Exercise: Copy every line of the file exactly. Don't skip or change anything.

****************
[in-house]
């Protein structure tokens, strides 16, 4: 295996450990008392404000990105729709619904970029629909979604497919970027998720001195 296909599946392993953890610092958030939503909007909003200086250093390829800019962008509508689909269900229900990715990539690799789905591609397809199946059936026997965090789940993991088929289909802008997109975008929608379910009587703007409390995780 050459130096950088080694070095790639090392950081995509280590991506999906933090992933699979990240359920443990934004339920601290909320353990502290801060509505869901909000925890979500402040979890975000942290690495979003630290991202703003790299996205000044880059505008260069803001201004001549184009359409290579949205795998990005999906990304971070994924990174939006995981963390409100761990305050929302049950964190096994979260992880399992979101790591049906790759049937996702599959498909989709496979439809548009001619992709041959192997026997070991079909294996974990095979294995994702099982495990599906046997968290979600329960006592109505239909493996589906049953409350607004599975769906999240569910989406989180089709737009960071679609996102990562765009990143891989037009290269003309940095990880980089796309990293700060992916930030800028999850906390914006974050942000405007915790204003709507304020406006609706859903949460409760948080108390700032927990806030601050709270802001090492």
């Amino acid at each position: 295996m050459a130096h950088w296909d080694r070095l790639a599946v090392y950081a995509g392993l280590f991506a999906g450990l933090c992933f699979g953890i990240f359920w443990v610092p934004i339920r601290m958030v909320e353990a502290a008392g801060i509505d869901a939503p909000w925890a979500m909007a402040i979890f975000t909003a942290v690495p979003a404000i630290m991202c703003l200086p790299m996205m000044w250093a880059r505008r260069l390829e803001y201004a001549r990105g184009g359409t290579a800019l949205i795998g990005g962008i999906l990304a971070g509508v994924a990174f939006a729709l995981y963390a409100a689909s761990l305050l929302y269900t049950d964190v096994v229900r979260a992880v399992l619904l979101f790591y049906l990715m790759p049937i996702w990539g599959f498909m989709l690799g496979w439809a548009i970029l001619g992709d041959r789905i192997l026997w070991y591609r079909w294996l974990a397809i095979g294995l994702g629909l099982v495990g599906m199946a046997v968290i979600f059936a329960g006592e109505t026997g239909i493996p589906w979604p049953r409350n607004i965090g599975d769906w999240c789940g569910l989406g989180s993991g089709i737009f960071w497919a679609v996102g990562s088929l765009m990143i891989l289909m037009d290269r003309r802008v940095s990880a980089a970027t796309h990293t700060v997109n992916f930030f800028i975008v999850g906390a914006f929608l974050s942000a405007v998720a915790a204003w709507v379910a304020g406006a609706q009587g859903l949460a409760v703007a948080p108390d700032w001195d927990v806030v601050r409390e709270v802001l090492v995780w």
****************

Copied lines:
[in-house]
């Protein structure tokens, strides 16, 4: 295996450990008392404000990105729709619904970029629909979604497919970027998720001195 296909599946392993953890610092958030939503909007909003200086250093390829800019962008509508689909269900229900990715990539690799789905591609397809199946059936026997965090789940993991088929289909802008997109975008929608379910009587703007409390995780 050459130096950088080694070095790639090392950081995509280590991506999906933090992933699979990240359920443990934004339920601290909320353990502290801060509505869901909000925890979500402040979890975000942290690495979003630290991202703003790299996205000044880059505008260069803001201004001549184009359409290579949205795998990005999906990304971070994924990174939006995981963390409100761990305050929302049950964190096994979260992880399992979101790591049906790759049937996702599959498909989709496979439809548009001619992709041959192997026997070991079909294996974990095979294995994702099982495990599906046997968290979600329960006592109505239909493996589906049953409350607004599975769906999240569910989406989180089709737009960071679609996102990562765009990143891989037009290269003309940095990880980089796309990293700060992916930030800028999850906390914006974050942000405007915790204003709507304020406006609706859903949460409760948080108390700032927990806030601050709270802001090492």
């Amino acid at each position: 295996m050459a130096h950088w296909d080694r070095l790639a599946v090392y950081a995509g392993l280590f991506a999906g450990l933090c992933f699979g953890i990240f359920w443990v610092p934004i339920r601290m958030v909320e353990a502290a008392g801060i509505d869901a939503p909000w925890a979500m909007a402040i979890f975000t909003a942290v690495p979003a404000i630290m991202c703003l200086p790299m996205m000044w250093a880059r505008r260069l390829e803001y201004a001549r990105g184009g359409t290579a800019l949205i795998g990005g962008i999906l990304a971070g509508v994924a990174f939006a729709l995981y963390a409100a689909s761990l305050l929302y269900t049950d964190v096994v229900r979260a992880v399992l619904l979101f790591y049906l990715m790759p049937i996702w990539g599959f498909m989709l690799g496979w439809a548009i970029l001619g992709d041959r789905i192997l026997w070991y591609r079909w294996l974990a397809i095979g294995l994702g629909l099982v495990g599906m199946a046997v968290i979600f059936a329960g006592e109505t026997g239909i493996p589906w979604p049953r409350n607004i965090g599975d769906w999240c789940g569910l989406g989180s993991g089709i737009f960071w497919a679609v996102g990562s088929l765009m990143i891989l289909m037009d290269r003309r802008v940095s990880a980089a970027t796309h990293t700060v997109n992916f930030f800028i975008v999850g906390a914006f929608l974050s942000a405007v998720a915790a204003w709507v379910a304020g406006a609706q009587g859903l949460a409760v703007a948080p108390d700032w001195d927990v806030v601050r409390e709270v802001l090492v995780w």